Facebook.  Skype.  Smart phones.

Most Fairfield students have one or all of the three, but might not realize that soon the government could be looking into your text messages, wall posts, photos and other daily conversations.

President Obama plans to submit a bill to congress next year that will force Internet providers, including smart phones and social networking sites to allow government more access to online communication.

With smart phones and social networking sites becoming two of the most popular means of communication, and telephones becoming almost obsolete, the United States government sees the Internet as a new national security threat.

For some, like the general counsel for the Federal Bureau of Investigation, Valerie Caproni, the national security oversight of Internet providers should have happened years ago.

Caproni believes that adding an Internet wiretap is not expanding authority, but rather maintaining an authority that has existed ever since the 1994 Communications Assistance to Law Enforcement Act.  The law gave the government rights to wiretap phones during the advancement from landline phones to digital cell phones.

Meghan Cox ‘14 also agrees that wiretapping Internet communication devices is not infringing on any existing laws.

“I don’t have a problem with the government wiretapping the Internet.  I don’t have anything to hide so if it will help keep Americans safe, I think they have the right to do that,” she said.

Others, however, believe that Caproni is wrong and that wiretapping corporate-owned companies like Facebook, Apple, Research in Motion and Skype have been wrongly targeted.

Fairfield University Communications professor David Gudelunas claims that allowing access to corporate technologies goes both ways.  While U.S. intelligence agencies may be able to use the “holes” to spy on suspected terrorists, terrorists can just as easily access the “holes” and cause harm.

Gudelunas said, “Unlike other communication technologies that are already subject to wiretap laws, the new communication technologies, including the Internet, are decentralized raising all sorts of complex technological and ethical questions as to how, when and by whom our individual and private communication can be breached.  Once you open up these networks, it can become a scary situation that can cause more harm than good.”

Additionally, Fairfield University Journalism professor Tommy Xie said, “I believe that she [Caproni] failed to recognize the enormous differences between cellular networks, which are domestic and completely corporate-owned, and the wild Internet where individual intelligence at the global scale serves as the very foundation of its innovative energy.”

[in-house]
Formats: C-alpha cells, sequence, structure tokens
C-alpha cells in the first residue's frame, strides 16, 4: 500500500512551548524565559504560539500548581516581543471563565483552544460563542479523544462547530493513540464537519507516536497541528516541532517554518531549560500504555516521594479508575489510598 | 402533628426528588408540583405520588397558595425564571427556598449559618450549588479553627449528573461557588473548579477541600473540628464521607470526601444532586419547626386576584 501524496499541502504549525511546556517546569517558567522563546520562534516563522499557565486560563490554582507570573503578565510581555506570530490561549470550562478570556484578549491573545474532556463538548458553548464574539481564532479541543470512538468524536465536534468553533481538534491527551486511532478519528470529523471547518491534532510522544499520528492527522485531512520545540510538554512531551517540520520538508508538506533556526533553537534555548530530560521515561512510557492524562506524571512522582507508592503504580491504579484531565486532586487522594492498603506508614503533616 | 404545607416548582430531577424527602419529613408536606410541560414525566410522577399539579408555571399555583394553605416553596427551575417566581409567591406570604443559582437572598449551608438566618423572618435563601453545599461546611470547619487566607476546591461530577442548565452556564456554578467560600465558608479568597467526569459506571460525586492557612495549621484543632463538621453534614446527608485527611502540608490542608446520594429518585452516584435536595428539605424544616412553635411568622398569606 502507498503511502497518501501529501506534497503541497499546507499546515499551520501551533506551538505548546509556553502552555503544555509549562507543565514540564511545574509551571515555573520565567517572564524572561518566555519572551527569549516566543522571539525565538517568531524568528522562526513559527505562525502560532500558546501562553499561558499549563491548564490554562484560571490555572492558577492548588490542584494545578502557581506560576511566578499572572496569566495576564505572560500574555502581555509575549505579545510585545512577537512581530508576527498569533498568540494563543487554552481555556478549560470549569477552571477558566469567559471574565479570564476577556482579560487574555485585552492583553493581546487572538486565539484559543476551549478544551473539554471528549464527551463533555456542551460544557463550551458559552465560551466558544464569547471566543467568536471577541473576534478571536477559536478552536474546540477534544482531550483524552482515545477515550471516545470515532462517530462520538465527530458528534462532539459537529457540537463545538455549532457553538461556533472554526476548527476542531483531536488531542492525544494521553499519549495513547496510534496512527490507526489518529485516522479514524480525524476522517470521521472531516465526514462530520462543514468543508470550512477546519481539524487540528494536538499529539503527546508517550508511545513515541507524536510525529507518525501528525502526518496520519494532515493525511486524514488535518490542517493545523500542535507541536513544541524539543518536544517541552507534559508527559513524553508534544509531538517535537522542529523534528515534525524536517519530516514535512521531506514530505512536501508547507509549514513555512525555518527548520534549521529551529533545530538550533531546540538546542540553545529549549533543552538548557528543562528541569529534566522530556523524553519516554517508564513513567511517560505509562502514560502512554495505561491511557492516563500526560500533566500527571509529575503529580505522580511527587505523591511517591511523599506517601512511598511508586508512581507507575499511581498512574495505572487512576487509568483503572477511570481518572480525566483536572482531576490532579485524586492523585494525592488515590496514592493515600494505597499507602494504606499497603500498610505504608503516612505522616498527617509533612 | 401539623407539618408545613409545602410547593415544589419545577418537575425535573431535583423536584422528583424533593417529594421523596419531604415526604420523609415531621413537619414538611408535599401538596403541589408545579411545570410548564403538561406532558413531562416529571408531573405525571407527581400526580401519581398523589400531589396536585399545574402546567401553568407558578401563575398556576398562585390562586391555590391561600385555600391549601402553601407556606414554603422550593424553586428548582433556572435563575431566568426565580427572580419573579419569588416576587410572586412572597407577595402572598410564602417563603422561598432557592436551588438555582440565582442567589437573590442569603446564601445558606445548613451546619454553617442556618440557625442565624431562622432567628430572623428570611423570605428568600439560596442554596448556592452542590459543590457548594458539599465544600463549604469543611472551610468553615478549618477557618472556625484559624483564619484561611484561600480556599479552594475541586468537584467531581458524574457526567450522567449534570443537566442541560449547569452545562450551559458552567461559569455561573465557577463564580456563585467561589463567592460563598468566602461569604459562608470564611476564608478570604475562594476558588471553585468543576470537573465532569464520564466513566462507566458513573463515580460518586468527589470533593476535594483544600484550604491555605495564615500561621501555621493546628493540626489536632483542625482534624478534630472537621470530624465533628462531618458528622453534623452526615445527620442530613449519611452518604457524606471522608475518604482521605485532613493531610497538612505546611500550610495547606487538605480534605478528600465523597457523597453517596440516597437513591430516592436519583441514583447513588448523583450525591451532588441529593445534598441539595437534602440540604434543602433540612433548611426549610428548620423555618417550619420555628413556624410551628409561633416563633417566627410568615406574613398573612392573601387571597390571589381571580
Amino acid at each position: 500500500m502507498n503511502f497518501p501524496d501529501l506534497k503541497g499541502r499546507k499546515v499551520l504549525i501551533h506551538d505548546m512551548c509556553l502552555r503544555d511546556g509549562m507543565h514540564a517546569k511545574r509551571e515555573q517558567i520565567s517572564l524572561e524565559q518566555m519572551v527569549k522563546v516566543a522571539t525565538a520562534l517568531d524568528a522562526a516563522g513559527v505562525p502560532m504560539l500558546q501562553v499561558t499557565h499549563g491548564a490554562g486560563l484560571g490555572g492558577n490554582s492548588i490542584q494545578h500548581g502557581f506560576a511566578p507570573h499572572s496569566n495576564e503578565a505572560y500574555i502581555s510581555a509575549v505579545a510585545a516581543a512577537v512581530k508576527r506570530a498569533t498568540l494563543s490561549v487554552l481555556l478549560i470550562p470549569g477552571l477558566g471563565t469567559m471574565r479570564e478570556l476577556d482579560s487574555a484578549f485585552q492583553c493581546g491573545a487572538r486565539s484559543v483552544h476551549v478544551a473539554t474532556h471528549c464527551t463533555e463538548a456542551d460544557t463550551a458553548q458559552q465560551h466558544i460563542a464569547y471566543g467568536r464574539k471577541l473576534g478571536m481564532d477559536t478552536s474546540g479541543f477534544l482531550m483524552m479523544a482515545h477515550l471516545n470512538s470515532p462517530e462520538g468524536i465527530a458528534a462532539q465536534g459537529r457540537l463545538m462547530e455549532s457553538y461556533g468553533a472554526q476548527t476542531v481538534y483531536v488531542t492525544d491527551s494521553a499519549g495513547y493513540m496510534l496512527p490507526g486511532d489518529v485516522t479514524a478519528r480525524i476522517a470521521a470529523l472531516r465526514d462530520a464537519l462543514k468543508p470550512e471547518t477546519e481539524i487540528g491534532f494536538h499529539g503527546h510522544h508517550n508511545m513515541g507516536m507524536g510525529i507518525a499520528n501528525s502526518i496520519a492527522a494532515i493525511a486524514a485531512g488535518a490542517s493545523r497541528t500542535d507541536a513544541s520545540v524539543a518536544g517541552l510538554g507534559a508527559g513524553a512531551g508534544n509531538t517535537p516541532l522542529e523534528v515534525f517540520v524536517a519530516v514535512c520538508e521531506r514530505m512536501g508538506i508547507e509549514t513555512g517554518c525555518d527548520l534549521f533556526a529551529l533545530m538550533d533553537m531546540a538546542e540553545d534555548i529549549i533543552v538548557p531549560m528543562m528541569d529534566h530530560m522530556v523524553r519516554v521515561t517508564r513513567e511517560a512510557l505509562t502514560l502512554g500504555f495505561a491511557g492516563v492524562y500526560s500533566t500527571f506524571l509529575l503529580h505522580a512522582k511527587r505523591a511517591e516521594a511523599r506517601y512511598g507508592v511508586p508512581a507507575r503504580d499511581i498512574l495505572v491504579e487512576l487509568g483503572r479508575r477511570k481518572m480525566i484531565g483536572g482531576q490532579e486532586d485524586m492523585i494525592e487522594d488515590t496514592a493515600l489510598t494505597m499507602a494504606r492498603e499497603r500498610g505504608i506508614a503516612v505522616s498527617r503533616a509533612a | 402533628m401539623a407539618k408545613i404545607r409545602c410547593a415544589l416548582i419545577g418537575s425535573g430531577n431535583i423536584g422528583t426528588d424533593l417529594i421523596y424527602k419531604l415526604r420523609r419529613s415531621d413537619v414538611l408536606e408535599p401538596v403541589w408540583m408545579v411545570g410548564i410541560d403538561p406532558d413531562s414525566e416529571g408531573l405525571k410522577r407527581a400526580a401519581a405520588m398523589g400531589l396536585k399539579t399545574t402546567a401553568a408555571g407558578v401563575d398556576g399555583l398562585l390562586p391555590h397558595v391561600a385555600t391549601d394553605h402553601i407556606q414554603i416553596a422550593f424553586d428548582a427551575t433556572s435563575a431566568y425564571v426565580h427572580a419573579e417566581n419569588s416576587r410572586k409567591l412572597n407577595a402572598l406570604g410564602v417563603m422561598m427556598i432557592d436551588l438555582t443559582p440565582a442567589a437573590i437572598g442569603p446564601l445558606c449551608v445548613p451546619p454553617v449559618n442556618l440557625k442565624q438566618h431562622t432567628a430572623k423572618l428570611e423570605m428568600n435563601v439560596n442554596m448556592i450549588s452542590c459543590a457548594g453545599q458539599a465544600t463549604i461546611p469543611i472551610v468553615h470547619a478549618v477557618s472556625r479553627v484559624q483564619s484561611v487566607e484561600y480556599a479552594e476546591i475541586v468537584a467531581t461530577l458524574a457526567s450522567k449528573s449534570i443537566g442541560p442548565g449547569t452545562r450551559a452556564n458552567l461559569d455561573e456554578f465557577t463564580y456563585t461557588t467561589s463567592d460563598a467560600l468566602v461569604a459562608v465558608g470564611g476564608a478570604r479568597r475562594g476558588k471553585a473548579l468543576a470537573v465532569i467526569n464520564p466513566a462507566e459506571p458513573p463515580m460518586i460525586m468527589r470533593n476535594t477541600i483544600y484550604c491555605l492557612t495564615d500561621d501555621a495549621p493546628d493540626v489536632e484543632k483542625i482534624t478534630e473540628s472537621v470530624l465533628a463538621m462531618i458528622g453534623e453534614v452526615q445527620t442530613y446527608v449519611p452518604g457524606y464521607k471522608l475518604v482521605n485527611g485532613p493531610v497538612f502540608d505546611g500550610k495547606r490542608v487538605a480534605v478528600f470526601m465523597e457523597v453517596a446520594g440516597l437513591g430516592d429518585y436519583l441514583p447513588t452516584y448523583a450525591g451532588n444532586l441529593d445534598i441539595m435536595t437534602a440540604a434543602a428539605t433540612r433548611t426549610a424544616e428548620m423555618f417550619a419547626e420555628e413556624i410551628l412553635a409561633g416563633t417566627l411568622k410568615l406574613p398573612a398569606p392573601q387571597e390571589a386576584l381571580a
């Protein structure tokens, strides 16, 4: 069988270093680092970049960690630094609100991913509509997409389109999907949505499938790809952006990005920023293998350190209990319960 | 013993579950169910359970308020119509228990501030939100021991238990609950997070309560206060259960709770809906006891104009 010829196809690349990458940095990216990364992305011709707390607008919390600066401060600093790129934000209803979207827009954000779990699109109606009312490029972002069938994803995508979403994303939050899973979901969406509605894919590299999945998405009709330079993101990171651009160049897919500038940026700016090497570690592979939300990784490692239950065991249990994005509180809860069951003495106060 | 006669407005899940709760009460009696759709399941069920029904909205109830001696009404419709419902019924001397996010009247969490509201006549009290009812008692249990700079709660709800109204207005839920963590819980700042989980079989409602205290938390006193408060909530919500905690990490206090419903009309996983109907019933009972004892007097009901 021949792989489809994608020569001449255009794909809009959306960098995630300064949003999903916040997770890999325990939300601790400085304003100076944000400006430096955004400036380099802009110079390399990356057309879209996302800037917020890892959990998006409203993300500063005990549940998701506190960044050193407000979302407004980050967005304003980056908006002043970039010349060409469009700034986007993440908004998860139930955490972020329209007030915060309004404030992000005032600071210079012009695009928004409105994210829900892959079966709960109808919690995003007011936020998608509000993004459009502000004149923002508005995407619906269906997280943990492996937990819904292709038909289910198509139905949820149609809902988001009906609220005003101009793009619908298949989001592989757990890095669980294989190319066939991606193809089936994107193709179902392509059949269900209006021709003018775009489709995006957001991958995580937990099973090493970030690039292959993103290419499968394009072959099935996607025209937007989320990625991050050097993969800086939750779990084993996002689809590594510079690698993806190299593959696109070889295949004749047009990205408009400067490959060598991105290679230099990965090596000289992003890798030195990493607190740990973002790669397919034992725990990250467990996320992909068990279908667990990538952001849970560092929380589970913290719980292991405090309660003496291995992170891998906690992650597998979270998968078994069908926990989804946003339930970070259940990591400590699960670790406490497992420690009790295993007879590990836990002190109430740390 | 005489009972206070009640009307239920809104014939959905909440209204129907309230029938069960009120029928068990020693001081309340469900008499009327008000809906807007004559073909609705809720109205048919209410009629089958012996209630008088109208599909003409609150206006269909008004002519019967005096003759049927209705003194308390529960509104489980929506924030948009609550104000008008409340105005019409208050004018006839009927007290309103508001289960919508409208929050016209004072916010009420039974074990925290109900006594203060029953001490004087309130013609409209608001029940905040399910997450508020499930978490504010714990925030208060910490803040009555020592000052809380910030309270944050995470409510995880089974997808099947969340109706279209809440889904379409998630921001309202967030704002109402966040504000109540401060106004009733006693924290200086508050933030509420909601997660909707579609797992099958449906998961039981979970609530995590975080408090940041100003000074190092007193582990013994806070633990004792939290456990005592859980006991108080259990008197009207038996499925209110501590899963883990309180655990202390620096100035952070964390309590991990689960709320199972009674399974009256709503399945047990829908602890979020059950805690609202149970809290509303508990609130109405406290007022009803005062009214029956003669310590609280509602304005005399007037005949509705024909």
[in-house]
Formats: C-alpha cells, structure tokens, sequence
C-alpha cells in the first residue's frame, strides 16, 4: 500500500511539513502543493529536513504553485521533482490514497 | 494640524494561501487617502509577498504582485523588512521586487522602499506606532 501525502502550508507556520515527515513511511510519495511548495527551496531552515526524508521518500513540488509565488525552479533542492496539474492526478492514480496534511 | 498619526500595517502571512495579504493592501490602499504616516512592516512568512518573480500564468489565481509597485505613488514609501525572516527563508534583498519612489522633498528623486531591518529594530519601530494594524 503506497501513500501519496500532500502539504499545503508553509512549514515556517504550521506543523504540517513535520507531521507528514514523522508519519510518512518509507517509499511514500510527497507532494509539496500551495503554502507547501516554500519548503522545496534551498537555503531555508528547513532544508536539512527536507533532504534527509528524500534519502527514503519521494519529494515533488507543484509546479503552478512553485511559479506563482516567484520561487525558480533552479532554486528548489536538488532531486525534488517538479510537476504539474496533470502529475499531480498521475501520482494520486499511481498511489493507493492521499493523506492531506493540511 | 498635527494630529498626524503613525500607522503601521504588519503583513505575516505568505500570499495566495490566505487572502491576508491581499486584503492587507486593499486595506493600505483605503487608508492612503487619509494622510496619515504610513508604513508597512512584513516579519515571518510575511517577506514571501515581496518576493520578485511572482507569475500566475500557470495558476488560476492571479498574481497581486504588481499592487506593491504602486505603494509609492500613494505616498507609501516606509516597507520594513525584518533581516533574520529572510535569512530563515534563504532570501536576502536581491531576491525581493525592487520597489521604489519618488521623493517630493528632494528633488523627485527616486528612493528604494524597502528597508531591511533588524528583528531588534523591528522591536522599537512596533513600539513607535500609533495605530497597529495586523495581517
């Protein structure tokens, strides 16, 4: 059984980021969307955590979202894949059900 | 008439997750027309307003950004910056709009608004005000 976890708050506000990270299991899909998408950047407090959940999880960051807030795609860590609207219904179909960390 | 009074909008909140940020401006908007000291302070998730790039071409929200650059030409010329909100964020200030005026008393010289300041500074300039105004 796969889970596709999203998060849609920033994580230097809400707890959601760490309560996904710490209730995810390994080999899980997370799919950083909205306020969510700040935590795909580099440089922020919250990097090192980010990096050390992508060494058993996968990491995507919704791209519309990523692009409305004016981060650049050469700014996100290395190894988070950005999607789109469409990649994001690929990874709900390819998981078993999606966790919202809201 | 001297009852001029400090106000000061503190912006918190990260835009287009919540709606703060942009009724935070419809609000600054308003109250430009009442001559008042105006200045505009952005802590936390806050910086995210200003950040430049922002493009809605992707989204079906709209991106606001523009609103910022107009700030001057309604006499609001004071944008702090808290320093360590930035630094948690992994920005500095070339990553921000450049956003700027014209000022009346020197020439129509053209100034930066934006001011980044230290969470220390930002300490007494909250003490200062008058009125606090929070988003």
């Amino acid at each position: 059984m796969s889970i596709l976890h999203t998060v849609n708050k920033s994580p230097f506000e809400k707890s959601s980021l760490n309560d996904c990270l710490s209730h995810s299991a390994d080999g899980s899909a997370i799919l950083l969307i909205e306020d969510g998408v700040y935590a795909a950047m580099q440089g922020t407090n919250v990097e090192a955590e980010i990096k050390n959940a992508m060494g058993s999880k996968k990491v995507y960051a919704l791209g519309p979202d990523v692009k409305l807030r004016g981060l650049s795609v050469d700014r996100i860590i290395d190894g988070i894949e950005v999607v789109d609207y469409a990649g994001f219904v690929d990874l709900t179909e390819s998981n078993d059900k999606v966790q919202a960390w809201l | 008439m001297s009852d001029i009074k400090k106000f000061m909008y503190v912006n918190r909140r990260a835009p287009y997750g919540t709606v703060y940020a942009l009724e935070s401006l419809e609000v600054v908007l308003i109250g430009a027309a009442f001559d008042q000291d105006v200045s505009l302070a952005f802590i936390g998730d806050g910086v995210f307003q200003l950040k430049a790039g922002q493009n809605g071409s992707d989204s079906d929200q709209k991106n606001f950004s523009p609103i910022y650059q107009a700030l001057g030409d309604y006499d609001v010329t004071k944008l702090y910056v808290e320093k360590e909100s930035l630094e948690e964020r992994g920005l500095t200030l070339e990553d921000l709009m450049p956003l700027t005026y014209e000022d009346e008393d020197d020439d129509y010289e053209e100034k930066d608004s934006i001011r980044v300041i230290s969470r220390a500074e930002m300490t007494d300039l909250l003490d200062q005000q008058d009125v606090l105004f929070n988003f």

Xie also remarked that government surveillance almost always lags behind technology and wiretapping corporate-owned communication software targets average citizens rather than terrorists.

“It’s hard to imagine any terrorists, however unsophisticated they might be, using corporation-made communication software while knowing that they are being wiretapped. Many other options, such as open-source messaging programs (developed by programmers worldwide) that use impossible-to-crack encryption, will make the new law obsolete the moment it rolls out.  Therefore, average citizens, rather than terrorists, will end up being the fish under the cast of such surveillance,” said Xie.

The open-source messaging programs Xie mentions are also known as peer-to-peer networks, and pose a similar threat to U.S. national security as social networking sites and smart phones since not only terrorists but also government employees use them.

Peer-to-peer networks are a network of computers configured to allow certain files and folders to be shared with every connected computer or with selected users, according to PC Magazine.

A basic example of a peer-to-peer network is LimeWire. Terrorist organizations like Al-Qaeda use similar peer-to-peer systems to store information in databases and to circulate instructions pertaining to the unconventional style of war they wage.

Technologically, Al-Qaeda uses surprisingly basic techniques to organize its members. Its leaders make an effort to avoid such popular lines of communication like social networking sites and cell phones for fear of being easy targets of U.S. intelligence, according to Wired.com.

On the whole, U.S. intelligence has always been on the defensive in terms of cyber terrorism.  By creating more defensive strategies through wiretapping Internet communication devices, it may be missing the goal of cyber warfare.

In the end, the government must decide whether it is worth it to spend tax payer’s money to spy on social networking sites and smart phones or channel resources to the labyrinth of peer-to-peer networks where terrorists hide.

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